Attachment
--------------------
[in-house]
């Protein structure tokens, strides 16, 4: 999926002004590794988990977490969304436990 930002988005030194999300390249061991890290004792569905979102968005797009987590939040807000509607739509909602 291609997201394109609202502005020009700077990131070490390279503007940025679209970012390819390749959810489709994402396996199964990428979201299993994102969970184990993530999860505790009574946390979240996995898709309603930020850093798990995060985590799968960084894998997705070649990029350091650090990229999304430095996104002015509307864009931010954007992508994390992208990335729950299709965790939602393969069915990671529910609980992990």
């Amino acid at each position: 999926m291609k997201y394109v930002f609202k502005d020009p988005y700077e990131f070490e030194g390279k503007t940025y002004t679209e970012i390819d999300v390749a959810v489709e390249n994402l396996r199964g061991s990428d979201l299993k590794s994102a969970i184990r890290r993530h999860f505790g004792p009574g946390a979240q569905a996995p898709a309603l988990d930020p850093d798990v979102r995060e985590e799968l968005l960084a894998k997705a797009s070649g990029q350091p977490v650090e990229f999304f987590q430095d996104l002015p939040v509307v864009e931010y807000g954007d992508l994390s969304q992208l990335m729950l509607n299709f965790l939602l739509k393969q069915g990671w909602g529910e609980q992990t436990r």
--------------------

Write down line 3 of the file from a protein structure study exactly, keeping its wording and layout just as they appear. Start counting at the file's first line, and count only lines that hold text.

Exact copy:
């Amino acid at each position: 999926m291609k997201y394109v930002f609202k502005d020009p988005y700077e990131f070490e030194g390279k503007t940025y002004t679209e970012i390819d999300v390749a959810v489709e390249n994402l396996r199964g061991s990428d979201l299993k590794s994102a969970i184990r890290r993530h999860f505790g004792p009574g946390a979240q569905a996995p898709a309603l988990d930020p850093d798990v979102r995060e985590e799968l968005l960084a894998k997705a797009s070649g990029q350091p977490v650090e990229f999304f987590q430095d996104l002015p939040v509307v864009e931010y807000g954007d992508l994390s969304q992208l990335m729950l509607n299709f965790l939602l739509k393969q069915g990671w909602g529910e609980q992990t436990r």